non-covalent forces holding together antigen/antibody complex

non-covalent force origin  
electrostatic forces attraction between opposite charges electrostatic forces
hydrogen bonds hydrogen shared between electronegative atoms (N, O) hydrogen bonds
van der waals forces fluctuations in electron clouds around molecules oppositely polarise neighbouring atoms Van der Waals forces
hydrophobic forces hydrophobic groups interact unfavourably with water and tend to pack together to exclude water molecules. The attraction also involves Van der Waals forces hydrophobic forces

It is important to keep in mind that the sum total of mechanisms looked at on this page (and there are others) mean that this area of science is becoming immensily complicated - and therefore interesting! - and that mechanisms are not just on-off. For example, the ligands have a very wide range of stickability, and the keys and locks vary in fitability as you will realise if you do real hard work on the above.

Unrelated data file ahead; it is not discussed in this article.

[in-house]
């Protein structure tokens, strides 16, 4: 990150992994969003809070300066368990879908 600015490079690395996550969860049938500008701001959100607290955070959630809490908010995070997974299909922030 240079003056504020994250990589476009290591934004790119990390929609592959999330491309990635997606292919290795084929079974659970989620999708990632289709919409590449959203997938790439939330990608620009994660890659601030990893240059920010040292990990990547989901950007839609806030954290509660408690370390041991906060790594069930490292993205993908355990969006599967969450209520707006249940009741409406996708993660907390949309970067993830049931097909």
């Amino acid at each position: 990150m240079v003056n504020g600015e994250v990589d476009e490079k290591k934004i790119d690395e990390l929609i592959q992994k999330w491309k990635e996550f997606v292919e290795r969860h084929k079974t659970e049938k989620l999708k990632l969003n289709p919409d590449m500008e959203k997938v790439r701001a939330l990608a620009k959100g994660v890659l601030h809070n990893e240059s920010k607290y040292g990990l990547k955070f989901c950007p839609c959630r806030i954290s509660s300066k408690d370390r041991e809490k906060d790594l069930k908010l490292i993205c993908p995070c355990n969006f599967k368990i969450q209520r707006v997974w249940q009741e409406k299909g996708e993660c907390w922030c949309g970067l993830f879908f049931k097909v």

for endless hours of fun - folding virus proteins
[requires Java to be installed]

This one is bits of the 1918 flu, in several types of view. You can drag the model to change the position of the 3-D views at the website. The site has tens of thousands more protein models.

jmol view, a type of ribbon view. Image:  RSCB Protein DataBank
jmol view, a type of ribbon view. Image: RSCB Protein DataBank

webmol surface view. Image: RSCB Protein DataBank
webmol surface view. Image: RSCB Protein DataBank

KiNG view, a type of wire view. Image: RSCB Protein DataBank
KiNG view, a type of wire view. Image: RSCB Protein DataBank

end notes

  1. Ligand:
    An ion, a molecule, or a molecular group that binds to another chemical entity to form a larger complex.